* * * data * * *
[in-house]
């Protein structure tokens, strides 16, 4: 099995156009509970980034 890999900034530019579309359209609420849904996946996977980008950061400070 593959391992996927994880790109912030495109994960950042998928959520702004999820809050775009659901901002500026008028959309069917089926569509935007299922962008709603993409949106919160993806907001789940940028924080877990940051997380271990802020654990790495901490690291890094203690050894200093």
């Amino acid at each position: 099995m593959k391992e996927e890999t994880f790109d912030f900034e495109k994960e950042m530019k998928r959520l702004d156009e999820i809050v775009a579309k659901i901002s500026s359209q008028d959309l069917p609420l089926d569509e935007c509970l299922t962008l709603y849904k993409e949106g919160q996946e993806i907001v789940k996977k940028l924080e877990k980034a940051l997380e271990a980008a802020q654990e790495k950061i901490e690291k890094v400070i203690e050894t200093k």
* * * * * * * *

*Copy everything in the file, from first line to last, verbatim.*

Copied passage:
[in-house]
């Protein structure tokens, strides 16, 4: 099995156009509970980034 890999900034530019579309359209609420849904996946996977980008950061400070 593959391992996927994880790109912030495109994960950042998928959520702004999820809050775009659901901002500026008028959309069917089926569509935007299922962008709603993409949106919160993806907001789940940028924080877990940051997380271990802020654990790495901490690291890094203690050894200093």
């Amino acid at each position: 099995m593959k391992e996927e890999t994880f790109d912030f900034e495109k994960e950042m530019k998928r959520l702004d156009e999820i809050v775009a579309k659901i901002s500026s359209q008028d959309l069917p609420l089926d569509e935007c509970l299922t962008l709603y849904k993409e949106g919160q996946e993806i907001v789940k996977k940028l924080e877990k980034a940051l997380e271990a980008a802020q654990e790495k950061i901490e690291k890094v400070i203690e050894t200093k």